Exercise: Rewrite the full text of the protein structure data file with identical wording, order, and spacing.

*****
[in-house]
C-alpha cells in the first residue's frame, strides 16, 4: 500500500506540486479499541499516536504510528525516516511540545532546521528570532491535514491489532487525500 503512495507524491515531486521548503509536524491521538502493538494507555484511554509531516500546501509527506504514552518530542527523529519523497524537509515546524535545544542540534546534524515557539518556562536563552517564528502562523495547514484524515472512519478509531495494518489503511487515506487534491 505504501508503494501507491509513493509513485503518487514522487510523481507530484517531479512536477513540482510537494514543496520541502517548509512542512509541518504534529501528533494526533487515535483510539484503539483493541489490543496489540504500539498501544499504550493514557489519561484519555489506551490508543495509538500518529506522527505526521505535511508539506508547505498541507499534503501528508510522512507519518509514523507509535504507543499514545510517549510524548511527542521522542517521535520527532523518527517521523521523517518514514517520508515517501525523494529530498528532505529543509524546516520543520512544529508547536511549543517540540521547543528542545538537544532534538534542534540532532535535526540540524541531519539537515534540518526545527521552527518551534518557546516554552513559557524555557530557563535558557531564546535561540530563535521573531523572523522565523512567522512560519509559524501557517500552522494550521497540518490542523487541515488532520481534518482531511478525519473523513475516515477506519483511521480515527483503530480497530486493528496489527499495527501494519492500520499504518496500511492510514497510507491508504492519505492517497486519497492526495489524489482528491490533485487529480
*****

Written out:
[in-house]
C-alpha cells in the first residue's frame, strides 16, 4: 500500500506540486479499541499516536504510528525516516511540545532546521528570532491535514491489532487525500 503512495507524491515531486521548503509536524491521538502493538494507555484511554509531516500546501509527506504514552518530542527523529519523497524537509515546524535545544542540534546534524515557539518556562536563552517564528502562523495547514484524515472512519478509531495494518489503511487515506487534491 505504501508503494501507491509513493509513485503518487514522487510523481507530484517531479512536477513540482510537494514543496520541502517548509512542512509541518504534529501528533494526533487515535483510539484503539483493541489490543496489540504500539498501544499504550493514557489519561484519555489506551490508543495509538500518529506522527505526521505535511508539506508547505498541507499534503501528508510522512507519518509514523507509535504507543499514545510517549510524548511527542521522542517521535520527532523518527517521523521523517518514514517520508515517501525523494529530498528532505529543509524546516520543520512544529508547536511549543517540540521547543528542545538537544532534538534542534540532532535535526540540524541531519539537515534540518526545527521552527518551534518557546516554552513559557524555557530557563535558557531564546535561540530563535521573531523572523522565523512567522512560519509559524501557517500552522494550521497540518490542523487541515488532520481534518482531511478525519473523513475516515477506519483511521480515527483503530480497530486493528496489527499495527501494519492500520499504518496500511492510514497510507491508504492519505492517497486519497492526495489524489482528491490533485487529480